By 1450, not only had the expensive French war been going on for some time, but worse than that, the English appeared to be losing it. The inevitable conclusion drawn by many folk was that a corrupt and incompetent government was to blame. In that year there was increasing unrest in Kent directed against the government. It reached such a point in February 1450 that Henry ordered that all his household servants should be equipped with bows and then he declared that no man was to carry arms anywhere in London and the south east. This of course was nonsense, but it showed the level of alarm that existed in the government.

In July 1450 a rebellion occurred in Kent led by Jack Cade and it touched a nerve with folk in other areas of the country: for example in Sussex, Wiltshire and Essex. If we consider that about 2000 people were pardoned for their involvement in the revolt, we can see that many more must have participated. King Henry fled to Kenilworth and Jack Cade actually entered London. By July 1450, several key members of Henry’s government, including Suffolk, had been brutally killed.

Yet, after it all, Henry’s government survived, though no doubt somewhat chastened by the experience. Henry had been given a warning – all his closest advisers had paid for their policies with their lives. The question was: would this gentle, peace-loving king learn from his mistakes?

This is the second in a series of posts, entitled: The Magnificent Seven… in the Wars of the Roses. In these posts I am examining the actions and fortunes of seven people without whom, in my view, the Wars of the Roses either would not have happened at all – or would not have lasted so long.

Will Henry learn from his mistakes? We’ll see in the next post of the series: Henry VI: Part 2.

You can see here the first post of the series, on Richard Duke of York, on my blog: Dodging Arrows.


Derek Birks was born in Hampshire, England, but spent his teenage years in Auckland, New Zealand, where he still has strong family ties.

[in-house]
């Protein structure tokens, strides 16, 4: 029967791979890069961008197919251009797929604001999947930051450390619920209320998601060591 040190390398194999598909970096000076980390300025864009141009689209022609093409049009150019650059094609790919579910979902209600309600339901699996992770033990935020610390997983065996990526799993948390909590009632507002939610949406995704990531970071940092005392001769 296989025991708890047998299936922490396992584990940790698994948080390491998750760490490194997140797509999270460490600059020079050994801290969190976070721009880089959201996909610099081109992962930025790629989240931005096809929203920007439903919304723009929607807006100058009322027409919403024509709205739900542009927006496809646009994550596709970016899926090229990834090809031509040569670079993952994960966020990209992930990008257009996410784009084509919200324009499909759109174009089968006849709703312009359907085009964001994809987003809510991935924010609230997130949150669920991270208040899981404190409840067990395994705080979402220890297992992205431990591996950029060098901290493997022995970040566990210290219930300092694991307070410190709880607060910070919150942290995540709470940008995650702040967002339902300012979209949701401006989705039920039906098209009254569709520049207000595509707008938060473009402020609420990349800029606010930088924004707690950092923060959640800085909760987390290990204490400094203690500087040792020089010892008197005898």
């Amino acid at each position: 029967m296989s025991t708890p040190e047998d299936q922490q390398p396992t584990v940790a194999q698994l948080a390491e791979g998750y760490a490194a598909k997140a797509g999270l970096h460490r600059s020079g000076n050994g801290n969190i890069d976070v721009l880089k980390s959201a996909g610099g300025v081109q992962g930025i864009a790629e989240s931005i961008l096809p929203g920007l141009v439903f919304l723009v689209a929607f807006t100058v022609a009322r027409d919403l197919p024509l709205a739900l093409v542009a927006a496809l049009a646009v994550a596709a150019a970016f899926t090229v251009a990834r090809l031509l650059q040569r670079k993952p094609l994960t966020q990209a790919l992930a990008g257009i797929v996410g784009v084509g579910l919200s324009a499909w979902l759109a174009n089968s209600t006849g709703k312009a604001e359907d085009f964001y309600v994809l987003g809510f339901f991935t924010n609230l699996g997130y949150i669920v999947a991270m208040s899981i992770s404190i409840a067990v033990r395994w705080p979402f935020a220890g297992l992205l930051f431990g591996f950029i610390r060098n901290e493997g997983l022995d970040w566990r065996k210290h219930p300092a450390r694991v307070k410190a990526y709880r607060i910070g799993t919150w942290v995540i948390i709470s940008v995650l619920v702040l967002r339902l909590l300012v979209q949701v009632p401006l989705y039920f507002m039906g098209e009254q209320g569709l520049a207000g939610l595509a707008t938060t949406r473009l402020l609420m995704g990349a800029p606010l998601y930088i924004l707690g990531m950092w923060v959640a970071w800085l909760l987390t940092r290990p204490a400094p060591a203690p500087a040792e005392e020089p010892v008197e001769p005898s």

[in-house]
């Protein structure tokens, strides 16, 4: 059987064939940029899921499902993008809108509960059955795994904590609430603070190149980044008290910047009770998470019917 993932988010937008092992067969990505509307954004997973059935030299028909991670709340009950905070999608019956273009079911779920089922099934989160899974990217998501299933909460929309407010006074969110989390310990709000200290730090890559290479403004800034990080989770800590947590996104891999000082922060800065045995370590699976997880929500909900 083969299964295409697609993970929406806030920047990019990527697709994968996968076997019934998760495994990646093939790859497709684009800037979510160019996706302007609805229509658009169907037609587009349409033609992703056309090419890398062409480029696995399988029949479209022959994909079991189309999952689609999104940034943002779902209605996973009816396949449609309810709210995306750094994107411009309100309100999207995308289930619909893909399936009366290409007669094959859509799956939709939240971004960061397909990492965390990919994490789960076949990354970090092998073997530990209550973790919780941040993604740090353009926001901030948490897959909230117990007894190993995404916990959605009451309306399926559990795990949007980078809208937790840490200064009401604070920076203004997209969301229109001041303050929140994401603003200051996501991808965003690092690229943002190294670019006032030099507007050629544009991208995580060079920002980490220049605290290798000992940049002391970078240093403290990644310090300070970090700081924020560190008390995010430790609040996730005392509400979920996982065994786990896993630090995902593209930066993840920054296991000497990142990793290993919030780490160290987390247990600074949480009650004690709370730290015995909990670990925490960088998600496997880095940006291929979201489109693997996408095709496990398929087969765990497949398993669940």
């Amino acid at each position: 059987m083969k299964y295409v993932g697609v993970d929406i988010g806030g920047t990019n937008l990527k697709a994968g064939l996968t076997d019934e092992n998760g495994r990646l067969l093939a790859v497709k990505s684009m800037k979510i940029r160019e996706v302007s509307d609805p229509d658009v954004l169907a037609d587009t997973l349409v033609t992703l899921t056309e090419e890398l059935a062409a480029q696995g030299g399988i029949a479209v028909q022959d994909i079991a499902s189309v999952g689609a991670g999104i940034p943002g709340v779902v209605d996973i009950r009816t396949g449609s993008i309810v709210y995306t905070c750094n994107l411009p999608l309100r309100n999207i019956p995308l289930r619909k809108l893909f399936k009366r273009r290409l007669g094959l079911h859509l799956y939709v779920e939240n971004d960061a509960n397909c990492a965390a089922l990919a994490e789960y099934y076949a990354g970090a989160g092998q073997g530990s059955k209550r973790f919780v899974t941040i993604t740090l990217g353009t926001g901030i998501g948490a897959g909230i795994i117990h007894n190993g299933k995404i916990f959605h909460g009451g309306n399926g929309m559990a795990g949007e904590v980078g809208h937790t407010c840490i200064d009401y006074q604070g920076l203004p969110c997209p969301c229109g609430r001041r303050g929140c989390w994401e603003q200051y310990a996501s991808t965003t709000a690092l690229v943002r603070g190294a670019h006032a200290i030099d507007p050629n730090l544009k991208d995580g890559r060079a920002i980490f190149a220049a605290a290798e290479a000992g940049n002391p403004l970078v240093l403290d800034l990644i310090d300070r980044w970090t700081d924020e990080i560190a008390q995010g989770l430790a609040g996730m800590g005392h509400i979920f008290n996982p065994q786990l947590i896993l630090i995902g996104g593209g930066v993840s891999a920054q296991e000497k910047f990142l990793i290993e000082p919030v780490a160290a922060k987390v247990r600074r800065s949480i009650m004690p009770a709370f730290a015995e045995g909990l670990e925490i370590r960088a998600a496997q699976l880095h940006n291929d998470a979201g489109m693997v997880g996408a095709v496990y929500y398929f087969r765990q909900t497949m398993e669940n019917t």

For many years he taught history in a secondary school but took early retirement to concentrate on writing. Apart from his writing, he spends his time gardening, travelling, walking and taking part in archaeological digs at a Roman villa.

Derek is interested in a wide range of historical themes but his particular favourite is the late medieval period. He writes action-packed fiction which is rooted in accurate history.

His debut historical novel Feud is set in the period of the Wars of the Roses and is the first of a series entitled Rebels & Brothers which follows the fortunes of the fictional Elder family.

The fourth and final book of the series The Last Shroud was published in the summer of 2015.

The Elders will return in Scars from the Past, the first of a new series in December 2016.

Connect with Derek through his website (derekbirks.com), blog (Dodging Arrows), and on Twitter (@Feud_writer).

Feud is available on Amazon and Amazon UK.


  1. Terrific post.

    The question was: would this gentle, peace-loving king learn from his mistakes?

    It's interesting he had a 2nd chance. Life as King sometimes doesn't offer that.

    1. Yes, actually he had quite a lot of opportunities to get it right!

  2. He looks weak, doesn't he?

    1. Yes, this image does him no favours at all, but I'm not sure he was as weak as he looks - at least not all the time...